It’s Too Easy To Hack Traffic Lights

It is scary how many industries (e.g. autos, “smart” electronics, control systems) are decades behind state of the art security. It’s Easy To Hack Traffic Lights Slashdot posting tells about article where research from the University of Michigan are into the ease with which attackers can hack traffic lights. The network is IP-based, with all the nodes (intersections and management computers) on a single subnet. The 5.8GHz network has no password and uses no encryption; with a proper radio in hand, joining is trivial.


The researcher team has written a paper Green Lights Forever: Analyzing the Security of Traffic Infrastructure, an adversary can control traffic infrastructure to cause disruption, degrade safety, or gain an unfair advantage. The paper gives details on the security flaws that exist due to systemic failures by the designers, gives recommendations on how to improve existing systems and discuss the lessons learned for embedded systems security in general. This is good reading for anybody who is interested in the security of modern infrastructure (let it be smart city or industrial site).



  1. Tomi Engdahl says:

    Green Light Your Commute with America’s Unsecured Traffic Lights

    The study points out that a large portion of traffic lights in the United States communicate with each other wirelessly over the 900Mhz and 5.8Ghz ISM band with absolutely no encryption. In order to connect to the 5.8Ghz traffic signals, you simply need the SSID (which is set to broadcast) and the proper protocol. In the study the researchers used a wireless card that is not available to the public, but they do point out that with a bit of social engineering you could probably get one.

    Another route is the HackRF SDR, which could be used to both sniff and transmit the required protocol. Once connected to the network you will need the default username and password, which can be found on the traffic light manufacturer’s website.

    To gain access to the 900Mhz networks you need all of the above and a 16-bit slave ID.

    Once on the network you have two options. The completely open debug port in the VxWorks OS which allows you to read-modify-write any memory register. Or by sending a(n) UDP packet where the last byte encodes the button pressed on the controller’s keypad. Using the remote keypad you can freeze the current intersection state, modify the signal timing, or change the state of any light. However the hardware Malfunction Management Unit (MMU) will still detect any illegal states

  2. Tomi Engdahl says:

    Australian traffic lights need better security says auditor-general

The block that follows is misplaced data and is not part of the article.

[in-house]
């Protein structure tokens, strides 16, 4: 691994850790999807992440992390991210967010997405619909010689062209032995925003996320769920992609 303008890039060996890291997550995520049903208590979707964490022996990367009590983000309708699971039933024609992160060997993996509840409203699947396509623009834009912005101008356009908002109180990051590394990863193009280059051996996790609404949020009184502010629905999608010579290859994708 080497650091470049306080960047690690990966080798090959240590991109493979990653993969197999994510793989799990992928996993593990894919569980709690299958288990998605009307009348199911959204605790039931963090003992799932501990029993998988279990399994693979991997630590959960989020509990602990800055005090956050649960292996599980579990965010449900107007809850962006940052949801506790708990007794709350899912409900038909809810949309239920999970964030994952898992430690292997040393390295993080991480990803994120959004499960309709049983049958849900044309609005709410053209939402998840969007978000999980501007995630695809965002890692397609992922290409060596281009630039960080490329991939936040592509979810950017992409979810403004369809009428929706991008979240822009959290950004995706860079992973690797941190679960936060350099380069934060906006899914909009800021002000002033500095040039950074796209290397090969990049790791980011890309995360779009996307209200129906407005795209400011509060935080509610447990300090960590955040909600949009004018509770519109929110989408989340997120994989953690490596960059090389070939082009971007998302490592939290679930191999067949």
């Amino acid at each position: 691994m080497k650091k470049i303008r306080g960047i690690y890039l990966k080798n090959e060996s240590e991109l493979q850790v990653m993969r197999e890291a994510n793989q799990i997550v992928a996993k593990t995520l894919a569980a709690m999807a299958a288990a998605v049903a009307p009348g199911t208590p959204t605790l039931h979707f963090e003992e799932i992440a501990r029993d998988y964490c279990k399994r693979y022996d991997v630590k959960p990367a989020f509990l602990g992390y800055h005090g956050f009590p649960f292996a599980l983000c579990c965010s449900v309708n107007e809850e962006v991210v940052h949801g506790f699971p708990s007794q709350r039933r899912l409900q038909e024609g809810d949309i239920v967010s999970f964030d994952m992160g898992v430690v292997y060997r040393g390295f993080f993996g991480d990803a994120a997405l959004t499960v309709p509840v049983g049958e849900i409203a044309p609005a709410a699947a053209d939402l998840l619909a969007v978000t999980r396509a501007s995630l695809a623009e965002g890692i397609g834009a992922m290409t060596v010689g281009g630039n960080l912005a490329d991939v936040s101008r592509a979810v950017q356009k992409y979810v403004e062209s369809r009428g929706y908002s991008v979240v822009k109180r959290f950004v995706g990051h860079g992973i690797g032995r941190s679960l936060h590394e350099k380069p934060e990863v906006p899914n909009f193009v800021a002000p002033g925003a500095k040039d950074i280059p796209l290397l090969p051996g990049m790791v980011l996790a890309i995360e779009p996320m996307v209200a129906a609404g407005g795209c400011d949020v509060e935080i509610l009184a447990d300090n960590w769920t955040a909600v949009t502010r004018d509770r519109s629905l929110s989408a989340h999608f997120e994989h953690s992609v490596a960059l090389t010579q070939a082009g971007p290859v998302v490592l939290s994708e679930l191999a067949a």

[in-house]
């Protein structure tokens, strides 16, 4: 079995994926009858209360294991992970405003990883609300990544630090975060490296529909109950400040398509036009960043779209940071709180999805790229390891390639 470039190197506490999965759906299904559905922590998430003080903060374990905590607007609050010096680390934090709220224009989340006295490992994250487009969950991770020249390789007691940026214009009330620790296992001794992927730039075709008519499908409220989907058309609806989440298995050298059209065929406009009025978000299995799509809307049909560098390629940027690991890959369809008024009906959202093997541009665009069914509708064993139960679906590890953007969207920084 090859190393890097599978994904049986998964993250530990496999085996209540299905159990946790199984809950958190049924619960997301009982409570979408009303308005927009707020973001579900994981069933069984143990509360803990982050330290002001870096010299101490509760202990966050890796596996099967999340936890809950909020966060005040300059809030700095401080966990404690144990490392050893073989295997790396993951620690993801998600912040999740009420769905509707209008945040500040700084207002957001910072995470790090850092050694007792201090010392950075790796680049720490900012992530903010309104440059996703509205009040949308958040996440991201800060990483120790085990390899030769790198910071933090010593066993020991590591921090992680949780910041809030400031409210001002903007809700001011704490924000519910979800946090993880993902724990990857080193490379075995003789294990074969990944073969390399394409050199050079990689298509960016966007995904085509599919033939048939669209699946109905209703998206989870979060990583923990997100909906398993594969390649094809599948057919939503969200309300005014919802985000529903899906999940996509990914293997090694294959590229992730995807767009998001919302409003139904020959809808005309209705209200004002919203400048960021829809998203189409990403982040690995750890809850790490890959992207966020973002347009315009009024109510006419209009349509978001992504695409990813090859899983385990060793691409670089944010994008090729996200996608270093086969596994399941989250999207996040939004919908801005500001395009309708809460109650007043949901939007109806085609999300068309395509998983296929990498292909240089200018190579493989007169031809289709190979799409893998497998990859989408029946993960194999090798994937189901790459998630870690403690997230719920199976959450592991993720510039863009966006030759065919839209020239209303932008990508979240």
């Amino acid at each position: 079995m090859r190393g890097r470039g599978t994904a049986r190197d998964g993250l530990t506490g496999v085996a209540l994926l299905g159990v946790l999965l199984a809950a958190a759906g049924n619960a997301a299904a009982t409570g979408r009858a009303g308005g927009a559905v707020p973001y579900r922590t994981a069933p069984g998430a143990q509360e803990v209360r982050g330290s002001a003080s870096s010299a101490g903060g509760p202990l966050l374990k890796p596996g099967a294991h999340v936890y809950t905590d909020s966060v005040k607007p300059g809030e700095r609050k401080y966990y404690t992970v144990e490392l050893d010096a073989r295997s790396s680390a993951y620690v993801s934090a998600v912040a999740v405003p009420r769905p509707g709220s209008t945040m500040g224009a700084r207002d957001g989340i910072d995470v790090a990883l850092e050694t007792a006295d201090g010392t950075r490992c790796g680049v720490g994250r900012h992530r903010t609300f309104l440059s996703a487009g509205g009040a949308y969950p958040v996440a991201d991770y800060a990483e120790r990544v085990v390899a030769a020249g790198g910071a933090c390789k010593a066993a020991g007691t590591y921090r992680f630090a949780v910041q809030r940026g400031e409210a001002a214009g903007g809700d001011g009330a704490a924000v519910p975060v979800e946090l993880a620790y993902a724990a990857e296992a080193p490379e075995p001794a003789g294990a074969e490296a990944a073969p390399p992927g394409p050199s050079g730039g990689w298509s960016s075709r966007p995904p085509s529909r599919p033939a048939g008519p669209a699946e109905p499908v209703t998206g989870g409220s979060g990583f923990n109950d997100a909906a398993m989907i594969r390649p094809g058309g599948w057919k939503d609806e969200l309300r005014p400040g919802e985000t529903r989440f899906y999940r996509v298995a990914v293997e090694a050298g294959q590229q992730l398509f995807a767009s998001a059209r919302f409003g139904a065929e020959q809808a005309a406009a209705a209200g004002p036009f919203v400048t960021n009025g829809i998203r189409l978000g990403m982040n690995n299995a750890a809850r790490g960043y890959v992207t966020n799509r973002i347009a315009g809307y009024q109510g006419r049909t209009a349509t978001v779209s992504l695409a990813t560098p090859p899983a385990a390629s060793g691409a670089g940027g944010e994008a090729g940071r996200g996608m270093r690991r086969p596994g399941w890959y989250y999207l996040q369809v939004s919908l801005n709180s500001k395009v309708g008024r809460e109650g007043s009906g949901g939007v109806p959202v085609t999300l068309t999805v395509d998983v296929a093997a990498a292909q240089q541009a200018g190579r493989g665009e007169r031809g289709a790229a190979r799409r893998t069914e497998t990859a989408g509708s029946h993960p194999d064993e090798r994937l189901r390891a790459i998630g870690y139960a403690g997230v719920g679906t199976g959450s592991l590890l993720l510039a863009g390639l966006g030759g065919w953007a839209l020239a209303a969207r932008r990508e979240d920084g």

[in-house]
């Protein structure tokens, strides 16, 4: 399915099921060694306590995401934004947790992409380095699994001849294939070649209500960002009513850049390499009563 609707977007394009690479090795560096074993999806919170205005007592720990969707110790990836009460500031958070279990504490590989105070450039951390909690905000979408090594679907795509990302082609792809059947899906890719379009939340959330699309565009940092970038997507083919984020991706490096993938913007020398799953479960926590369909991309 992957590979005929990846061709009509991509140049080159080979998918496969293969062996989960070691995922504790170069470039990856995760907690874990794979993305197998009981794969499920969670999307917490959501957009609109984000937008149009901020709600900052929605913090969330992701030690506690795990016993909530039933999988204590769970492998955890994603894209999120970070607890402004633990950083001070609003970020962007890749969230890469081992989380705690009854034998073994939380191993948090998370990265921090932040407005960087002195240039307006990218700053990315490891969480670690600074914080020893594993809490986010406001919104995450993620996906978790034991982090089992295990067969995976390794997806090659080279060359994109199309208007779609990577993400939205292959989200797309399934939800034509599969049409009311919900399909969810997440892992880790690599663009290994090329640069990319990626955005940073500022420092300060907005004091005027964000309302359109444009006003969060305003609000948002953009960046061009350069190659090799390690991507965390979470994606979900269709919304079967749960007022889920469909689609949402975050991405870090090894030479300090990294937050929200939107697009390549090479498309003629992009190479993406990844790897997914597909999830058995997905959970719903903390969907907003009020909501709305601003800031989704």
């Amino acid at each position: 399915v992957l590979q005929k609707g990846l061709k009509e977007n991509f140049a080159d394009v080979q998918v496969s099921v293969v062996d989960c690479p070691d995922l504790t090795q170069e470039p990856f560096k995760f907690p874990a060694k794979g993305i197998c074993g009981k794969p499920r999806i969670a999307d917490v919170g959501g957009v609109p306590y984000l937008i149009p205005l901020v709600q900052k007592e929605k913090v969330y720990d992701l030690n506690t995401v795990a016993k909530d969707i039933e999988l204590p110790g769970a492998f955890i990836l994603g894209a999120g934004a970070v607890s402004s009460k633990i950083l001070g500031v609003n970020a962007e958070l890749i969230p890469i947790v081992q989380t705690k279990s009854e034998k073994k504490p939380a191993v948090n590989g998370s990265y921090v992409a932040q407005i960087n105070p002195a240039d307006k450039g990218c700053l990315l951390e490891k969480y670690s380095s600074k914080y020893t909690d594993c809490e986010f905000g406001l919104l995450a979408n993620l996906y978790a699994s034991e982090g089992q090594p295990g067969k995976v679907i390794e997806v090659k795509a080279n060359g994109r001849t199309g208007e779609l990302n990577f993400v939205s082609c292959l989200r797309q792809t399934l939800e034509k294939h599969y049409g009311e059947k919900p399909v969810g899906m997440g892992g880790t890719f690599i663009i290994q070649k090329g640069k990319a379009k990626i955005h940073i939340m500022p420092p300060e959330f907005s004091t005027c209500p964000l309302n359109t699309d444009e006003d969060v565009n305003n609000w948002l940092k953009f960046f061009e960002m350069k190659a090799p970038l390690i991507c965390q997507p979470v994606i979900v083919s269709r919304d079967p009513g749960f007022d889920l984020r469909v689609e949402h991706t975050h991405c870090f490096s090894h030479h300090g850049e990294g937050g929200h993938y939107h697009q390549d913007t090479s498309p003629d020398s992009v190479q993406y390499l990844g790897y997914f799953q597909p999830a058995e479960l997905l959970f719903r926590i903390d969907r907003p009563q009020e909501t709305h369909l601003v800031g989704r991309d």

Poor passwords, proprietary code … what could possibly go – CRASH! – wrong?

    The Auditor-General of the Australian State of New South Wales (NSW) and the state’s roads bureaucrats are at loggerheads over whether or not traffic signal infrastructure is vulnerable to attacks over the Internet.

    In a report on critical infrastructure security, the audit office asserts that “systems in place to manage traffic signals are not as secure as they should be”.

    The report adds that “there is a potential for unauthorised access to sensitive information and systems that could result in traffic disruptions, and even accidents in one particular section of the road network”.

    The report, naturally enough, doesn’t identify where the vulnerabilities might exist.

    The bloodstream of the network is the locally-developed SCATS – Sydney Co-ordinated Adaptive Traffic System – which was first developed in the 1970s by the current Roads & Maritime Services predecessor, the Roads and Traffic Authority.

    The auditor identifies key risks as being poor SCATS password control; and asserts that some servers in the network are only receiving anti-virus updates on a weekly basis

    There’s also concern that the roadside cabinets – the immediate control of traffic signals – are too easy to break into, that staff aren’t well trained to respond to security incidents, and that some software isn’t patched frequently enough.

    TfNSW, however, isn’t certain that things are dire. In its response, published as part of the report, it states:

    “Whilst Transport accepts that there is a possibility for unauthorised access to sensitive information and systems, as there is for all inter-connected industrial control systems, we refute the suggestion the result could ” … cause accidents on one particular section of the road network”.”

    Even the auditor’s report notes that attacks on the traffic light infrastructure are unlikely to lead to a cascade of Camrys nose-to-tailing:

    “Traffic light controllers are highly resistant to standard hacking techniques. The devices in use have been certified to formal Australian Standards that require safety interlocks. These interlocks are used to prevent simultaneous green lights creating a dangerous situation at an intersection.”

    The same report also recommended improvements to the Sydney Water security infrastructure

    Security of Critical IT Infrastructure


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